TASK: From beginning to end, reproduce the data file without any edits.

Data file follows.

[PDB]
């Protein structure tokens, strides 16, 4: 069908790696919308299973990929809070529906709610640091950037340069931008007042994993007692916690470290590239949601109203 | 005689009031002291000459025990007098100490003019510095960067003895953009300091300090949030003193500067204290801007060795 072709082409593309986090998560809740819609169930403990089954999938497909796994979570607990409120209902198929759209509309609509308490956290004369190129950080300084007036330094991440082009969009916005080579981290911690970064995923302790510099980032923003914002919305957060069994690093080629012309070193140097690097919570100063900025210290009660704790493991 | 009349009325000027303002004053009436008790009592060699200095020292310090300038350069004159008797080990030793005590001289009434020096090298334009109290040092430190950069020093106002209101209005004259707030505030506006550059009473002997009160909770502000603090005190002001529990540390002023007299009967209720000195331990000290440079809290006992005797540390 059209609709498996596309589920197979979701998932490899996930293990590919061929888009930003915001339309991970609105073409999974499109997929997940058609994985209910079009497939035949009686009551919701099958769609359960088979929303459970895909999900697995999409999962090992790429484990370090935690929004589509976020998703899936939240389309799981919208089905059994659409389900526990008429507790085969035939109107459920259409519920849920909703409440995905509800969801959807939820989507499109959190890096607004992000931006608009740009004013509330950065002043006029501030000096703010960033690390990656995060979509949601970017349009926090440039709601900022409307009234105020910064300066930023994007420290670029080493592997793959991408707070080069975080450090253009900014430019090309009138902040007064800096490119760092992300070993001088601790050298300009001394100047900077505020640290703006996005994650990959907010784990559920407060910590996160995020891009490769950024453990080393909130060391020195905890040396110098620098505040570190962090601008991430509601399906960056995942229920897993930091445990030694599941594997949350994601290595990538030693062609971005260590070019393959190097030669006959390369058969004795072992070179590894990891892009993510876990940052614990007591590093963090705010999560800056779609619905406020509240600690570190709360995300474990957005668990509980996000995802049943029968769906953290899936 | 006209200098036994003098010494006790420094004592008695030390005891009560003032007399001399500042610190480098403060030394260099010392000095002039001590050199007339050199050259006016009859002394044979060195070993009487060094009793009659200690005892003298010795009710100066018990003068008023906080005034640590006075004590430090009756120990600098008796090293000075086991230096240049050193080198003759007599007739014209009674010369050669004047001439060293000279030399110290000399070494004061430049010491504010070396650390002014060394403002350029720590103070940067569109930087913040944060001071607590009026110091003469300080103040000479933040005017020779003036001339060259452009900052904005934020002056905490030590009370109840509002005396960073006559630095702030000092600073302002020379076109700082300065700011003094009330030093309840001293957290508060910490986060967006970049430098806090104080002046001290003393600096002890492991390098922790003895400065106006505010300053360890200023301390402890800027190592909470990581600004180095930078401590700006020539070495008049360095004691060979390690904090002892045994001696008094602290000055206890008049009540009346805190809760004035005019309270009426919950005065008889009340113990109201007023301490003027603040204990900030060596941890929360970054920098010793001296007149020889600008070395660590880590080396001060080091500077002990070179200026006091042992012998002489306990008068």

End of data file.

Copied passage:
[PDB]
């Protein structure tokens, strides 16, 4: 069908790696919308299973990929809070529906709610640091950037340069931008007042994993007692916690470290590239949601109203 | 005689009031002291000459025990007098100490003019510095960067003895953009300091300090949030003193500067204290801007060795 072709082409593309986090998560809740819609169930403990089954999938497909796994979570607990409120209902198929759209509309609509308490956290004369190129950080300084007036330094991440082009969009916005080579981290911690970064995923302790510099980032923003914002919305957060069994690093080629012309070193140097690097919570100063900025210290009660704790493991 | 009349009325000027303002004053009436008790009592060699200095020292310090300038350069004159008797080990030793005590001289009434020096090298334009109290040092430190950069020093106002209101209005004259707030505030506006550059009473002997009160909770502000603090005190002001529990540390002023007299009967209720000195331990000290440079809290006992005797540390 059209609709498996596309589920197979979701998932490899996930293990590919061929888009930003915001339309991970609105073409999974499109997929997940058609994985209910079009497939035949009686009551919701099958769609359960088979929303459970895909999900697995999409999962090992790429484990370090935690929004589509976020998703899936939240389309799981919208089905059994659409389900526990008429507790085969035939109107459920259409519920849920909703409440995905509800969801959807939820989507499109959190890096607004992000931006608009740009004013509330950065002043006029501030000096703010960033690390990656995060979509949601970017349009926090440039709601900022409307009234105020910064300066930023994007420290670029080493592997793959991408707070080069975080450090253009900014430019090309009138902040007064800096490119760092992300070993001088601790050298300009001394100047900077505020640290703006996005994650990959907010784990559920407060910590996160995020891009490769950024453990080393909130060391020195905890040396110098620098505040570190962090601008991430509601399906960056995942229920897993930091445990030694599941594997949350994601290595990538030693062609971005260590070019393959190097030669006959390369058969004795072992070179590894990891892009993510876990940052614990007591590093963090705010999560800056779609619905406020509240600690570190709360995300474990957005668990509980996000995802049943029968769906953290899936 | 006209200098036994003098010494006790420094004592008695030390005891009560003032007399001399500042610190480098403060030394260099010392000095002039001590050199007339050199050259006016009859002394044979060195070993009487060094009793009659200690005892003298010795009710100066018990003068008023906080005034640590006075004590430090009756120990600098008796090293000075086991230096240049050193080198003759007599007739014209009674010369050669004047001439060293000279030399110290000399070494004061430049010491504010070396650390002014060394403002350029720590103070940067569109930087913040944060001071607590009026110091003469300080103040000479933040005017020779003036001339060259452009900052904005934020002056905490030590009370109840509002005396960073006559630095702030000092600073302002020379076109700082300065700011003094009330030093309840001293957290508060910490986060967006970049430098806090104080002046001290003393600096002890492991390098922790003895400065106006505010300053360890200023301390402890800027190592909470990581600004180095930078401590700006020539070495008049360095004691060979390690904090002892045994001696008094602290000055206890008049009540009346805190809760004035005019309270009426919950005065008889009340113990109201007023301490003027603040204990900030060596941890929360970054920098010793001296007149020889600008070395660590880590080396001060080091500077002990070179200026006091042992012998002489306990008068």